For a day.

posted by fullerine at 12:19 AM on March 6, 2011 [1 favorite]

Halfway up Everest. Or a bit more than half.
posted by davidmsc at 2:24 AM on March 6, 2011

My nephew's wife has some kind of MS, and it's not like the 2 friends who have it. My friends are primarily physically affected. My niece passes out. She doesn't volunteer information about her health, and I won't pry. If anyone would care to direct my attention, I'd like to understand this.
posted by Goofyy at 2:50 AM on March 6, 2011

Very cool. It's interesting to see the tasks she has taken on. Heat is well-known to make MS symptoms worse, so people with MS are often advised to avoid strenuous exercise that would raise the core body temperature. So walking is fine (as long as you are not too weak or dizzy to do it safely), but running is often discouraged. It's probably good that so many of the places she goes (mountain tops, poles) are cold.

This is clearly not the same MS my close friend has.

There are, in fact, several kinds of MS. What they have in common is that the body's immune system attacks the myelin surrounding nerves in the brain and spinal cord. Myelin is like the insulation on electrical wires, except for your nerves. When this insulating myelin breaks down, the nerve signals may not be transmitted all the way to where they were going, or they might even jump to different nerves. Imagine a bundle of electrical wires where a mouse has chewed through the insulation, that's basically what it is.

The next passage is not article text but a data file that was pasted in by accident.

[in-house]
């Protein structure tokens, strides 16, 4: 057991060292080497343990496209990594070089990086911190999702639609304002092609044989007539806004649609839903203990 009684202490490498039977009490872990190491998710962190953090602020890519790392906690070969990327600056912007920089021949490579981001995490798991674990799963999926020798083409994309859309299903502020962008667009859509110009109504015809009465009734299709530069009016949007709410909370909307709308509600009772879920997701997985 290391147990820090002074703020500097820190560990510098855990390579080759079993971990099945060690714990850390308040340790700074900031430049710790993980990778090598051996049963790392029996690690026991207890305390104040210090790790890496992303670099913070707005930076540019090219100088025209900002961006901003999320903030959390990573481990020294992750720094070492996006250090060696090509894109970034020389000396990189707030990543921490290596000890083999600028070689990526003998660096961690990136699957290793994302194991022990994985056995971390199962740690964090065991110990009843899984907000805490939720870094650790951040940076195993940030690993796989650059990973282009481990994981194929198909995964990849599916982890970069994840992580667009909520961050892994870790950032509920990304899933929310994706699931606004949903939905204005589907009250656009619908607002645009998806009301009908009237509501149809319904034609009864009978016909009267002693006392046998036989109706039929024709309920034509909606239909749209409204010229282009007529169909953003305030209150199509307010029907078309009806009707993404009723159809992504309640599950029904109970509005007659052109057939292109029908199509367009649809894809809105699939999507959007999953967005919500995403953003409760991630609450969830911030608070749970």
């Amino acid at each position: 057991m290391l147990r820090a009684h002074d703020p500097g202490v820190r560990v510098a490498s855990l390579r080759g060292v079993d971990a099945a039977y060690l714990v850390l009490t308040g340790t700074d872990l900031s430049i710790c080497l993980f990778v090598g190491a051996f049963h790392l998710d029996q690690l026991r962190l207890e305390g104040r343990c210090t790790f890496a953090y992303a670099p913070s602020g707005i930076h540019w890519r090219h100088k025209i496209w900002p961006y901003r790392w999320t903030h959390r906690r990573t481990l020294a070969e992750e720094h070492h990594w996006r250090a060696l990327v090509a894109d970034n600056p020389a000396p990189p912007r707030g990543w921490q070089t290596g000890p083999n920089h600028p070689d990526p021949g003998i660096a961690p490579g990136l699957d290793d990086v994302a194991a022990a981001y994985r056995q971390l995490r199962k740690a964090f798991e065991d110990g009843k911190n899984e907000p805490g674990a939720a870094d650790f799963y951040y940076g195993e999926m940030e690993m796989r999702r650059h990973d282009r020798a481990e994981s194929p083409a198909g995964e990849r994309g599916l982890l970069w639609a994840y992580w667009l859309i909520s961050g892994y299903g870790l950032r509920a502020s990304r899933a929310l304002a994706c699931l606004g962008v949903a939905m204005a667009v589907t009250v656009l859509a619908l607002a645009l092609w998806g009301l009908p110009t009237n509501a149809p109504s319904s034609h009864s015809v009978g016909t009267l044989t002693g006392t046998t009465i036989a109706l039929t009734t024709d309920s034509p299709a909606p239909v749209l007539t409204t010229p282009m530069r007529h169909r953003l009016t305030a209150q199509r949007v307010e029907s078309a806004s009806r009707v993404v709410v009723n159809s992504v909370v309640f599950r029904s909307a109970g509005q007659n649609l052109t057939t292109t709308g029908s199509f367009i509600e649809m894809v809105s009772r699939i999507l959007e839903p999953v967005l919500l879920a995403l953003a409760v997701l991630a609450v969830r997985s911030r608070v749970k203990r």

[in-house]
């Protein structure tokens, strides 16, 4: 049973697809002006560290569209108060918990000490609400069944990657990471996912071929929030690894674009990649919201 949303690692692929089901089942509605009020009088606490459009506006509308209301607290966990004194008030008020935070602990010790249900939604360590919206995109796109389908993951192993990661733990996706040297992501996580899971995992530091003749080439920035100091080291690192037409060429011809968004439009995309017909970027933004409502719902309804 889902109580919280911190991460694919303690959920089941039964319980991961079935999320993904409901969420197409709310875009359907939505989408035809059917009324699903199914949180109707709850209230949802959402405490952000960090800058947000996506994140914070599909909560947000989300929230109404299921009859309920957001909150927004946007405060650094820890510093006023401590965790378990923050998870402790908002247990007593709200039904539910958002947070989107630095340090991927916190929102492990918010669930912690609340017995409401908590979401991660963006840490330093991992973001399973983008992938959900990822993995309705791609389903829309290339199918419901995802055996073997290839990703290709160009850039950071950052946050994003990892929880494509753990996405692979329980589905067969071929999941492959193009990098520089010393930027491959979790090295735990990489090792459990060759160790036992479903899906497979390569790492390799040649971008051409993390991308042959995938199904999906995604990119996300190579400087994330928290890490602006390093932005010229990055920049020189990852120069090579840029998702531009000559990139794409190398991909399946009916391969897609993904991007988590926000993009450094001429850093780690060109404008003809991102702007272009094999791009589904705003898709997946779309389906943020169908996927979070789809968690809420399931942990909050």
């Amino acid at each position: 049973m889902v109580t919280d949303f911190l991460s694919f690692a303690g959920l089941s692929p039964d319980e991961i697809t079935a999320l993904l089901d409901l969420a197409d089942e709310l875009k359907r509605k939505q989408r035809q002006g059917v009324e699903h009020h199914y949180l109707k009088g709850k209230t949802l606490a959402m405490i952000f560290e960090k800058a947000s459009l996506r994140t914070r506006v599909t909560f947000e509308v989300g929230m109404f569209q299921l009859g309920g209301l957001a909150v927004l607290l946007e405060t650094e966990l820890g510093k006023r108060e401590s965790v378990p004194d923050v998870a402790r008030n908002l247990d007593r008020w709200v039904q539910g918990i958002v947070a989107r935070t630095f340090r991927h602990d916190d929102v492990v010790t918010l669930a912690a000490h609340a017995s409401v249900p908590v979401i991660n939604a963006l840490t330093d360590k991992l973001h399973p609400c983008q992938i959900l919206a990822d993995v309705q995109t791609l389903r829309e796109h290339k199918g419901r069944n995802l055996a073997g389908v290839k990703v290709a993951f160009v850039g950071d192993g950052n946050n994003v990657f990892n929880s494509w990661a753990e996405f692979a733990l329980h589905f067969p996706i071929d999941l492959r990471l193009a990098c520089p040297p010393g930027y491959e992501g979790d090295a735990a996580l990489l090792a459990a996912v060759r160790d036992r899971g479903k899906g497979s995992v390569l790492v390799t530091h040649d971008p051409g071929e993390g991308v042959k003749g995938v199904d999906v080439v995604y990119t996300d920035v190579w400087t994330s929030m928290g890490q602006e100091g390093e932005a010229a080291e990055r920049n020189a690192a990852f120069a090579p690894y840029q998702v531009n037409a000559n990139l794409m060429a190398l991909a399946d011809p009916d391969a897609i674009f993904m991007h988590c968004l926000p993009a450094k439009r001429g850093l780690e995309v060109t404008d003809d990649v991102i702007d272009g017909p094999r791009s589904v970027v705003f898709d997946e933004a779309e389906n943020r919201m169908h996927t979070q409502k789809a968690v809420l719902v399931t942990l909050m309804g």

The way the disease manifests in any individual depends strongly on the amount and location of the damage. If the myelin surrounding a nerve going to your left leg gets attacked, you'll probably have weakness or numbness in that area, or maybe spasticity and cramping. If the optic nerve is attacked, you may have vision loss. If the myelin around the 8th cranial nerve is attacked, dizziness and hearing loss are possibilities. Nerves go different places and do different things, so the effects of MS depend on which nerves are affected.

In relapsing-remitting MS, the most common kind and likely what Booker has, immune attacks on the myelin come and go, lasting 24 hours to maybe 2 weeks. New, sometimes debilitating but hopefully temporary, symptoms can appear during these attacks. In between attacks the body can repair some of the damage, which is why some symptoms may appear and then disappear. Unfortunately the repair is not perfect, and eventually the nervous system ends up with many areas of scarring (hence "multiple sclerosis") that accumulate and tend to cause permanent disability. Some people have frequent attacks (several each year) while others may go years without an attack. The goal of the injection therapy that Booker talks about in that interview is to prevent these attacks by calming the immune system. People with other types of MS, especially the progressive versions, don't have these attacks and remissions -- instead, their nervous system is constantly being attacked. Obviously their symptoms tend to progress much more quickly.

Multiple Sclerosis Awareness Week is March 14-20 this year. If someone you know has been affected by this disease, you might consider donating to The National MS Society, a nonprofit that funds education and support for people with MS as well as research to look for ways to prevent and cure this disease. They also do fund-raising and awareness-raising walks and bike rides throughout the year.
posted by vytae at 12:24 PM on March 6, 2011 [3 favorites]